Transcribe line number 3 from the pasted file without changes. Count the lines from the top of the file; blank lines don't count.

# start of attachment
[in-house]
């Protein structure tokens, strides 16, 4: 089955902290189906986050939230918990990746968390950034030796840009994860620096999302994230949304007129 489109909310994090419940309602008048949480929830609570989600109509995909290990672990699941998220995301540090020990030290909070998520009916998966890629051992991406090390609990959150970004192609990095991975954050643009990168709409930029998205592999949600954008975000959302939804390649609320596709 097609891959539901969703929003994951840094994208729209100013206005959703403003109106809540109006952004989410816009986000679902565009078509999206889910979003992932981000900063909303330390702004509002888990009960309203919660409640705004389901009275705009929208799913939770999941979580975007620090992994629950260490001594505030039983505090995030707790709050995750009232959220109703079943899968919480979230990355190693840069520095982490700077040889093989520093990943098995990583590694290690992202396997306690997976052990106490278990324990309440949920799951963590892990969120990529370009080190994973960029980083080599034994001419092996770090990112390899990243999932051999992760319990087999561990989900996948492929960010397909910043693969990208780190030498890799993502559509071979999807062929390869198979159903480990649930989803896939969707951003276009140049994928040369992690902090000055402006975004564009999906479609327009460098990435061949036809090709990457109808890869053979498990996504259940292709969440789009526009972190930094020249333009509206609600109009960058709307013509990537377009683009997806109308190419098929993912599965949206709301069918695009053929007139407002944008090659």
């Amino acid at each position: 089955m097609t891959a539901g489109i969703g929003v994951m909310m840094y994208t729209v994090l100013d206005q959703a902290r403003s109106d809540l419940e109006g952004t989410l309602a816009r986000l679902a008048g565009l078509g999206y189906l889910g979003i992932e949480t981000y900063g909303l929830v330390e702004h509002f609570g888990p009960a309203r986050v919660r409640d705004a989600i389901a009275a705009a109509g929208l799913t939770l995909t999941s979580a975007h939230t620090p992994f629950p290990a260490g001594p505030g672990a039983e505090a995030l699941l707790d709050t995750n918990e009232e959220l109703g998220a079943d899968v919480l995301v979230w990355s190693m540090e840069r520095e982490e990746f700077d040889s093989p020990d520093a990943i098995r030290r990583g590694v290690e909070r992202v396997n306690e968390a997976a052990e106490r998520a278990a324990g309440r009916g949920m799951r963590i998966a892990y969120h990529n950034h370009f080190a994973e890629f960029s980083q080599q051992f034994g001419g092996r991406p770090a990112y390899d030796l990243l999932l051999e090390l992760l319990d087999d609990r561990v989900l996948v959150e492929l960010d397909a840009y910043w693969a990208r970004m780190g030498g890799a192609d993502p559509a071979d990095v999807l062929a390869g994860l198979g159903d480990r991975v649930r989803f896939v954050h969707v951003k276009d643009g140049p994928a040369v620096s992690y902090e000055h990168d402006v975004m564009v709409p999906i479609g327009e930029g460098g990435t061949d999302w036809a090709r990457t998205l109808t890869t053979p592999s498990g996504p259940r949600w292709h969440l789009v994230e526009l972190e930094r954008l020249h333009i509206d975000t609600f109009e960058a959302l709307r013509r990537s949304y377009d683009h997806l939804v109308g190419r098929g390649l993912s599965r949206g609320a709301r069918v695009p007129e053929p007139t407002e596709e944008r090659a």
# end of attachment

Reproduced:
């Amino acid at each position: 089955m097609t891959a539901g489109i969703g929003v994951m909310m840094y994208t729209v994090l100013d206005q959703a902290r403003s109106d809540l419940e109006g952004t989410l309602a816009r986000l679902a008048g565009l078509g999206y189906l889910g979003i992932e949480t981000y900063g909303l929830v330390e702004h509002f609570g888990p009960a309203r986050v919660r409640d705004a989600i389901a009275a705009a109509g929208l799913t939770l995909t999941s979580a975007h939230t620090p992994f629950p290990a260490g001594p505030g672990a039983e505090a995030l699941l707790d709050t995750n918990e009232e959220l109703g998220a079943d899968v919480l995301v979230w990355s190693m540090e840069r520095e982490e990746f700077d040889s093989p020990d520093a990943i098995r030290r990583g590694v290690e909070r992202v396997n306690e968390a997976a052990e106490r998520a278990a324990g309440r009916g949920m799951r963590i998966a892990y969120h990529n950034h370009f080190a994973e890629f960029s980083q080599q051992f034994g001419g092996r991406p770090a990112y390899d030796l990243l999932l051999e090390l992760l319990d087999d609990r561990v989900l996948v959150e492929l960010d397909a840009y910043w693969a990208r970004m780190g030498g890799a192609d993502p559509a071979d990095v999807l062929a390869g994860l198979g159903d480990r991975v649930r989803f896939v954050h969707v951003k276009d643009g140049p994928a040369v620096s992690y902090e000055h990168d402006v975004m564009v709409p999906i479609g327009e930029g460098g990435t061949d999302w036809a090709r990457t998205l109808t890869t053979p592999s498990g996504p259940r949600w292709h969440l789009v994230e526009l972190e930094r954008l020249h333009i509206d975000t609600f109009e960058a959302l709307r013509r990537s949304y377009d683009h997806l939804v109308g190419r098929g390649l993912s599965r949206g609320a709301r069918v695009p007129e053929p007139t407002e596709e944008r090659a």